Iris maackii

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Iris maackii
Scientific classification
Kingdom: Plantae
(unranked): Angiosperms
(unranked): Monocots
Order: Asparagales
Family: Iridaceae
Subfamily: Iridoideae
Tribe: Irideae
Genus: Iris
Subgenus: Limniris
Series: Laevigatae
Species: Iris maackii
Binomial name
Iris maackii
  • Iris pseudacorus var. mandshurica L.H.Bailey
  • Limniris maackii (Maxim.) Rodion.[1]

Iris maackii is a species in the genus Iris; it is also in the subgenus of Limniris and in the Iris series Laevigatae. It is a rhizomatous perennial, from China and eastern Russia. It has sword-shaped grey-green leaves, and has many branched flowering stems that carry flowers in May that come in various shades of yellow.


Iris maackii has a thick rhizome.[2]

It has sword-shaped grey-green leaves, which grow up to 18" long[3] (or between 20 and 45 cm long and about 1 cm wide).[2] The leaves have a fan-like appearance.[4]

It has several branched flowering stems (or scape) which can reach about 80 cm (31 in) tall in May.[2][4][3] The oval-shaped spathes are green (measuring 5 cm × 1.5 cm) and having between 1 and 2 flowers per stem.[2] The flowers come in various shades of yellow, from creamy-yellow,[5] to yellow,[2][3] and are about 5 cm (2 in) in diameter,[2][3] with a perianth tube of 1 cm long. It has yellow anthers on 2.5 cm (0.98 in) long stamens.[2]

Between June and August, it sets seed. The capsules are ellipsoid-cylindric (6–9 cm long and 1.5 cm wide). They have 6 ribs and end in a beak-like point. Inside are maroon brown seeds that are about 7 × 5 mm in size.[2] The seed heads can be another garden feature of the plant.[4][3]


It was first published (and described) by Karl Maximovich in Bulletin de l’Académie Impériale des Sciences de Saint-Pétersbourg in 1880.[6] It was published as Limniris maackii in Botanicheskii Zhurnal (published in Moscow & Leningrad) on 18 Apr 2007,[7] but this was classed as a synonym of Iris maackii, whose name was accepted by Nina Alexeyeva in her book of 2008 Genus Iris L., written in Russian and published in the journal Turczaninowia.[8]

It is known as 乌苏里鸢尾 or wu su li yuan wei in China.[9][2]

The specific epithet maackii, refers to the Russian explorer and naturalist Richard Otto Maack.[10]

The original collection consisted of seed pods only, later named as a synonym of Iris laevigata before being re-classified as a species.[2][11]

It was verified by United States Department of Agriculture and the Agricultural Research Service on 4 April 2003, then updated on 10 March 2017.[9]

Iris maackii is now an accepted name by the RHS.[12] Although it is not an accepted name at Kew Gardens in the UK, it is thought to be very similar to Iris laevigata, especially its seeds and capsules. The Kew botanists currently call it Iris maackii, due to no other acceptable name.[2][5]

Distribution and habitat[edit]

Iris maackii is native to China and Russia.[9]


It is located on moist soils near ponds and lakes from northeastern China into eastern Russia.[5][3][13] Like Iris typhifolia, it can be found near to the Amur River and Ussuri River swamps, along the Russian/Chinese border.[11] Also near East Heilongjiang, Liaoning in China.[2]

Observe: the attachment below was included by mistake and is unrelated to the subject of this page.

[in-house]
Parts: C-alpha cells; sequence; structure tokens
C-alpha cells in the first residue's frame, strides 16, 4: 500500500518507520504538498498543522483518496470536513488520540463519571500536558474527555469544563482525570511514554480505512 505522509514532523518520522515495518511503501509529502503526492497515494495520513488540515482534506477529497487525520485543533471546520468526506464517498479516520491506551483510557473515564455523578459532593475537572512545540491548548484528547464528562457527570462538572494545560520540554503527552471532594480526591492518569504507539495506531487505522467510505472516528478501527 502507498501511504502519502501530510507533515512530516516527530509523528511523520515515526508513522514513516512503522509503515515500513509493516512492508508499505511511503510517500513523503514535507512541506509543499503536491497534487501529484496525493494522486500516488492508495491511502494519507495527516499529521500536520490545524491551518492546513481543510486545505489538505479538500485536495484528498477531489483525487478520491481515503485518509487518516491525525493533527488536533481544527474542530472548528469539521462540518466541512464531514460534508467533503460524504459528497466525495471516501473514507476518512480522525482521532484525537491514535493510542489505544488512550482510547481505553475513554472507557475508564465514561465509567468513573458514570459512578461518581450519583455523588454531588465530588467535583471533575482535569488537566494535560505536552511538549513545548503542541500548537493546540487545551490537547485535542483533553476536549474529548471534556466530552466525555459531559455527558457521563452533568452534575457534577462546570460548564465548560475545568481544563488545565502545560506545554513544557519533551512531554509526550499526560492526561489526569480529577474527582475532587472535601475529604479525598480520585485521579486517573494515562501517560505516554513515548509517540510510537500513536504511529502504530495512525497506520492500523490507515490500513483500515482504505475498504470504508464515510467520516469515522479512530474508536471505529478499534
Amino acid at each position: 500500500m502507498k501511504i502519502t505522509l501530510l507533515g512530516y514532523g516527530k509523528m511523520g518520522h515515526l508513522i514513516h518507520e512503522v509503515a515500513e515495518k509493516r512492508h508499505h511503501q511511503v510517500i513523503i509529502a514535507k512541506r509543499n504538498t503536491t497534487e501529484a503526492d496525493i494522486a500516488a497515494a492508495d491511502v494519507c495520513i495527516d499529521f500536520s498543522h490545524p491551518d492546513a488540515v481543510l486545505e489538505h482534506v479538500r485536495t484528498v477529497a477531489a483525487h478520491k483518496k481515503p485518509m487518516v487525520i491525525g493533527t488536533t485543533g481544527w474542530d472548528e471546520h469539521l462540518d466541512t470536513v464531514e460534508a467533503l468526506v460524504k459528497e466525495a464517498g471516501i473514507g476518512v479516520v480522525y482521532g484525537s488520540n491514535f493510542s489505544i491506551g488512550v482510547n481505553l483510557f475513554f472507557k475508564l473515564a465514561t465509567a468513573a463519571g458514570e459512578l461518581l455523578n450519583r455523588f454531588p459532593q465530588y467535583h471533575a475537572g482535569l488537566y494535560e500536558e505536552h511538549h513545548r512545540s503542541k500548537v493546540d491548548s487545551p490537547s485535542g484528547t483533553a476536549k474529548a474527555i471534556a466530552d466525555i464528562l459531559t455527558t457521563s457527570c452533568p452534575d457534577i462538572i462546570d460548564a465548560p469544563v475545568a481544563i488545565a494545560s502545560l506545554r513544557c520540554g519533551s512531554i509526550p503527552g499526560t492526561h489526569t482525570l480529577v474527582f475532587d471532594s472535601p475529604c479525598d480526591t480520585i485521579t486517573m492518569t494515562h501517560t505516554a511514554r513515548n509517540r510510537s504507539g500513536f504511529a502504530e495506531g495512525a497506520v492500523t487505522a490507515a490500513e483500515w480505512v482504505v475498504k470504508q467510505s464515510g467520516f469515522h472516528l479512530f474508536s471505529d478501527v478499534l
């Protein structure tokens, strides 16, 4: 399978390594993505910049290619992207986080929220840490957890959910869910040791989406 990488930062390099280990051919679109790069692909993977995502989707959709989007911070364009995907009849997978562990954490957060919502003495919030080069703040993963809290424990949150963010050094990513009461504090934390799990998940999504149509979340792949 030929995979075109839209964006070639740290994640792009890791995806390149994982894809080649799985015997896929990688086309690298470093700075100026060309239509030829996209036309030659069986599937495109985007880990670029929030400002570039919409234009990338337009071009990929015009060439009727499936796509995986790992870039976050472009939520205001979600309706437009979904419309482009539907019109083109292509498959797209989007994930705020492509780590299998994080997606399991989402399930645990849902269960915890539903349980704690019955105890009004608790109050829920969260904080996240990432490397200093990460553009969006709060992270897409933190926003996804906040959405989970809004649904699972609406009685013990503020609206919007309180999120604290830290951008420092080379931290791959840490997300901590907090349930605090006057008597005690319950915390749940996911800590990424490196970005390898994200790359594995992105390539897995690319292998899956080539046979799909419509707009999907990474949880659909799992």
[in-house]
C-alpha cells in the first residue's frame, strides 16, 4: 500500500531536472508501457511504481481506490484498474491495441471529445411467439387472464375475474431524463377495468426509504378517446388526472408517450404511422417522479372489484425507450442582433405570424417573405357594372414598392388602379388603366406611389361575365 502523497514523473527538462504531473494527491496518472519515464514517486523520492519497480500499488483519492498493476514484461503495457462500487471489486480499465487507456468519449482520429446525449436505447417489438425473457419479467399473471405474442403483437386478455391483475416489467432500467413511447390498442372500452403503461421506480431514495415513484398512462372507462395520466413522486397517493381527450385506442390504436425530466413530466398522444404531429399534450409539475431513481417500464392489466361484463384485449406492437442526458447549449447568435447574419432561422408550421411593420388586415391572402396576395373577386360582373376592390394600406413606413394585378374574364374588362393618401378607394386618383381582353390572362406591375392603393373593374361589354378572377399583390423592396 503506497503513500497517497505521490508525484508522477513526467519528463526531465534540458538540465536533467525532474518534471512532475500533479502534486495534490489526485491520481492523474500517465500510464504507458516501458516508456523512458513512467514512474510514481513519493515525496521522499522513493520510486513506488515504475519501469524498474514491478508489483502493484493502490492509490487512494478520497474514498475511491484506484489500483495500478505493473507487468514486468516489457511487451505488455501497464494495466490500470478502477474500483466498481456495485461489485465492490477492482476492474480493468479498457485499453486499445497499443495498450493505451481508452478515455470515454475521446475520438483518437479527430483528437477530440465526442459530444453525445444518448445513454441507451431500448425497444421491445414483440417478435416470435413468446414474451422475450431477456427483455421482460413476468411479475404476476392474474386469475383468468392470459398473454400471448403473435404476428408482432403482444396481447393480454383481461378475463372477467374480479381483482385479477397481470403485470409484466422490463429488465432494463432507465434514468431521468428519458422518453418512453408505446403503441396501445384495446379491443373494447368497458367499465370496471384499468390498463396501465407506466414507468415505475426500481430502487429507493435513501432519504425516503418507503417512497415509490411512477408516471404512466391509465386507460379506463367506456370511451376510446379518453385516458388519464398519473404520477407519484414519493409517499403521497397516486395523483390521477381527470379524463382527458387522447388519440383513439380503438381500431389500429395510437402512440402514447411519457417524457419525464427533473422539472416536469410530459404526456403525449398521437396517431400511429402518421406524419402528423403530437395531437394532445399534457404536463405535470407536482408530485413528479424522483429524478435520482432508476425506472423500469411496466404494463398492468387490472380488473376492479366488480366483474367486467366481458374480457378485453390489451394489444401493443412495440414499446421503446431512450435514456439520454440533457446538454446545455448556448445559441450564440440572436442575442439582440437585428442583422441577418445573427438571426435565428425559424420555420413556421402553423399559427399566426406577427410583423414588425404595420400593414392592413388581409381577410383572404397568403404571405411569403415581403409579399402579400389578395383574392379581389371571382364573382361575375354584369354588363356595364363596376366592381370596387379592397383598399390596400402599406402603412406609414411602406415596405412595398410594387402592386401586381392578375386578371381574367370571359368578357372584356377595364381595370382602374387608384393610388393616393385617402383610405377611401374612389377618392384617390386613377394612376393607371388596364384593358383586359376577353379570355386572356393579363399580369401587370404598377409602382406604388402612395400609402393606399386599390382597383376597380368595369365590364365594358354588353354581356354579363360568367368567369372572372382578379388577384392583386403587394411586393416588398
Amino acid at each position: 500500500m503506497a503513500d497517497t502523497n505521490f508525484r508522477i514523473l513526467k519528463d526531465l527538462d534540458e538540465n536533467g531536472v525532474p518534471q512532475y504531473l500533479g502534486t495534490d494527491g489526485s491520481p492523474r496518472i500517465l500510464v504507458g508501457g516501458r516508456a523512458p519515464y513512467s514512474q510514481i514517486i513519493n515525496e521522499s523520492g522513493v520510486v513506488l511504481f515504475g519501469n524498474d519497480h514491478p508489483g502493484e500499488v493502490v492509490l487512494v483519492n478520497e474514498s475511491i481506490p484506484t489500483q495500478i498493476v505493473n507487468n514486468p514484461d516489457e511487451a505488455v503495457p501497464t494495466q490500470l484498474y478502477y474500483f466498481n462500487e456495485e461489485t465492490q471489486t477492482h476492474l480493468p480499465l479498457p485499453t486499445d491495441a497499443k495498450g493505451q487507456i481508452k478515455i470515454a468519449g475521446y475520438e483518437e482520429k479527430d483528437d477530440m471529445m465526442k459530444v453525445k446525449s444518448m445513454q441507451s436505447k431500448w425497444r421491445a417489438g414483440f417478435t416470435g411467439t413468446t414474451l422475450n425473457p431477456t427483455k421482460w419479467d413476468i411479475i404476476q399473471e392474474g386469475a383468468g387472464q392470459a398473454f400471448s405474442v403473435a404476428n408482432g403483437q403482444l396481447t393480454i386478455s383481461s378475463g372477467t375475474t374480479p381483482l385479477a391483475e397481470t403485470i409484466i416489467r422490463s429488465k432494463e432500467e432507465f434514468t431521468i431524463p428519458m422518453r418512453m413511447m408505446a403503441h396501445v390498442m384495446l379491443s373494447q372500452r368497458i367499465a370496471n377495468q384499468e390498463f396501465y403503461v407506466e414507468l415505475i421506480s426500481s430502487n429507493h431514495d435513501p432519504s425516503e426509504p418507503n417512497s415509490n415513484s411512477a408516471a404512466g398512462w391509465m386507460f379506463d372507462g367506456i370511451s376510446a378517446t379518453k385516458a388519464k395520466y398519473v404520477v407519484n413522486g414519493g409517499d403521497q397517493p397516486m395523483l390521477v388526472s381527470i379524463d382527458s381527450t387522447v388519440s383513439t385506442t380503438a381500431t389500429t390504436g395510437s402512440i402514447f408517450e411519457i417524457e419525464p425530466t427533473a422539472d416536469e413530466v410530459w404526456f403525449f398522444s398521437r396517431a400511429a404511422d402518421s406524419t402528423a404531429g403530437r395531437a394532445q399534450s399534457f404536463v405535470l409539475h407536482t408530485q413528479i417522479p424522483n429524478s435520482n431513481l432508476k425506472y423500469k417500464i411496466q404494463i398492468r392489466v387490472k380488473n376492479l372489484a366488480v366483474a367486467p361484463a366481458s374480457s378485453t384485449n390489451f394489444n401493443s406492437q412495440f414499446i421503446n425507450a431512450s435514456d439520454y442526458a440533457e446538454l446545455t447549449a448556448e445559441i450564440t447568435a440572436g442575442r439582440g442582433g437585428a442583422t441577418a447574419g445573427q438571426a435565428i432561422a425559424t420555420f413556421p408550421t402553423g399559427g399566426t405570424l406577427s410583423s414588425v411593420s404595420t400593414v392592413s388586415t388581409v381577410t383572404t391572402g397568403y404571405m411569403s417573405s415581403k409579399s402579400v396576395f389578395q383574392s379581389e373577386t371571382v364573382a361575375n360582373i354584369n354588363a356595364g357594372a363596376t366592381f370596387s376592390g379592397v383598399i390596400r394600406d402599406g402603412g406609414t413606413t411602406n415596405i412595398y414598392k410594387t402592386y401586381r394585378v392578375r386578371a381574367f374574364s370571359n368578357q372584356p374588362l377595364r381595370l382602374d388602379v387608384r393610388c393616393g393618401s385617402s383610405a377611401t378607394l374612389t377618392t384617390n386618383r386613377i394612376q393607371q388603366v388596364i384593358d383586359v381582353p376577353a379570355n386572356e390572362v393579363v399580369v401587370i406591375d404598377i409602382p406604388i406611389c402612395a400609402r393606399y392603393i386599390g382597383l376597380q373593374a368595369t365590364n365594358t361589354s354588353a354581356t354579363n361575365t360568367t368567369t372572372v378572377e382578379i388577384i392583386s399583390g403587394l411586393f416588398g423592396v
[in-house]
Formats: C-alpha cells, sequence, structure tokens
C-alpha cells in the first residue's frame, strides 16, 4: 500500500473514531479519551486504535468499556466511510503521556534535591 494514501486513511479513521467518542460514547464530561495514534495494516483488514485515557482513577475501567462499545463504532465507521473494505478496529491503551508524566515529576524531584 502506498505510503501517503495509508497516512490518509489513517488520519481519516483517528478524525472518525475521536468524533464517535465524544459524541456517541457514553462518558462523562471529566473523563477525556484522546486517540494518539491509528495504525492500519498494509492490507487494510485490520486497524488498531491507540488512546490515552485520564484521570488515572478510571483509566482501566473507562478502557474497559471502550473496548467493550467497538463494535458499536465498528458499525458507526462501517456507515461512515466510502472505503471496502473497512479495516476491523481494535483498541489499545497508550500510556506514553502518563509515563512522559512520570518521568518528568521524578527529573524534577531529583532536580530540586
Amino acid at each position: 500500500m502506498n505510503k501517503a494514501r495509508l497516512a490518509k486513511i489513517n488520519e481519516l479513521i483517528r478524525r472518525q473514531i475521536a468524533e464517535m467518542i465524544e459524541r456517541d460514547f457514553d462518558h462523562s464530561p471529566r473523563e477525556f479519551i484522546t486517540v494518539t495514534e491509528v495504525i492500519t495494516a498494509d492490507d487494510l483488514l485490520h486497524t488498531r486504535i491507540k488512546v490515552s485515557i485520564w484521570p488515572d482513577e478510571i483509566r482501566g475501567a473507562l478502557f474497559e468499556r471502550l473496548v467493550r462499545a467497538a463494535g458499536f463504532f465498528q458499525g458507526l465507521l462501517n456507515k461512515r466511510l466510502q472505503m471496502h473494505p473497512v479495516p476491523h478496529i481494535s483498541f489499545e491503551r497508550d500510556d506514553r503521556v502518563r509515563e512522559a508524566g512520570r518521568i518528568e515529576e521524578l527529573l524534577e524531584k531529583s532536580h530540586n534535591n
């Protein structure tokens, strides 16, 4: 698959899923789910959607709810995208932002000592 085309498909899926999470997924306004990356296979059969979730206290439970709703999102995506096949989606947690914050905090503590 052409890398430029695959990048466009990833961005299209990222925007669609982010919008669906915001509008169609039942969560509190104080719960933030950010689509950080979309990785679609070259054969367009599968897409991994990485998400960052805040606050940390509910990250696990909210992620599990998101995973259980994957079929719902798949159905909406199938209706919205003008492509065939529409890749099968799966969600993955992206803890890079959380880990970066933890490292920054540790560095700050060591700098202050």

It is found in damp places near ponds and lakes at altitudes of between near sea level,[13] rising up to 300 m (above sea level).[2]


It can be seen at the Arboretum and Botanical Garden, University of Bergen, Norway.[14]

It is listed in Forest Vegetation of Northeast Asia.[15]

It is similar to Iris pseudacorus, in cultivation use and form.[11][5] It is hardy to USDA Zone 6.[4]

It can hybridize with many other irises.[11]


  1. ^ "Iris willmottiana Foster". Retrieved 23 October 2014.
  2. ^ a b c d e f g h i j k l m "FOC Vol. 24 Page 301". Retrieved 23 October 2014.
  3. ^ a b c d e f "Iris maackii". Retrieved 23 October 2014.
  4. ^ a b c d "Iris maackii". Retrieved 23 October 2014.
  5. ^ a b c d Hall, Tony (2013). "Canadian Iris Society, CIS newsletter, Winter 2013 Volume 57 Issue 1" (pdf). (Canadian Iris Society). p. 13. Retrieved 24 October 2014.
  6. ^ "Iridaceae Iris maackii Maxim". (International Plant Names Index). Retrieved 23 October 2014.
  7. ^ "Iridaceae Limniris maackii (Maxim.) Rodion". (International Plant Names Index). Retrieved 23 October 2014.
  8. ^ "(SPEC) Iris Maackii Maxim". 6 July 2014. Retrieved 23 October 2014.
  9. ^ a b c "Iris maackii". Germplasm Resources Information Network (GRIN). Agricultural Research Service (ARS), United States Department of Agriculture (USDA). Retrieved 31 January 2018.
  10. ^ Allen J. Coombes The A to Z of Plant Names: A Quick Reference Guide to 4000 Garden Plants, p. 196, at Google Books
  11. ^ a b c d Waddick, James (7 June 2008). "WAS:Notholirion & Iris; NOW: Just Iris". Retrieved 23 October 2014.
  12. ^ "Iris maackii". Retrieved 23 October 2014.
  13. ^ a b Walker, Kent (16 May 2009). "iris maackii". Retrieved 23 October 2014.
  14. ^ "Iris maackii". Retrieved 23 October 2014.
  15. ^ Jirí Kolbek, Miroslav Srutek and Elgene E. O. Box (Editors) Forest Vegetation of Northeast Asia, p. 79, at Google Books


  • Mathew, B. 1981. The Iris. 143.
  • Alexeyeva, N. (2008). Genus Iris L. (Iridaceae) in the Russia. Turczaninowia 11(2): 5–68.
  • Komarov, V.L. (ed.) (1935). Flora SSSR 4: 1–586. Izdatel'stov Akademii Nauk SSSR, Leningrad.

External links[edit]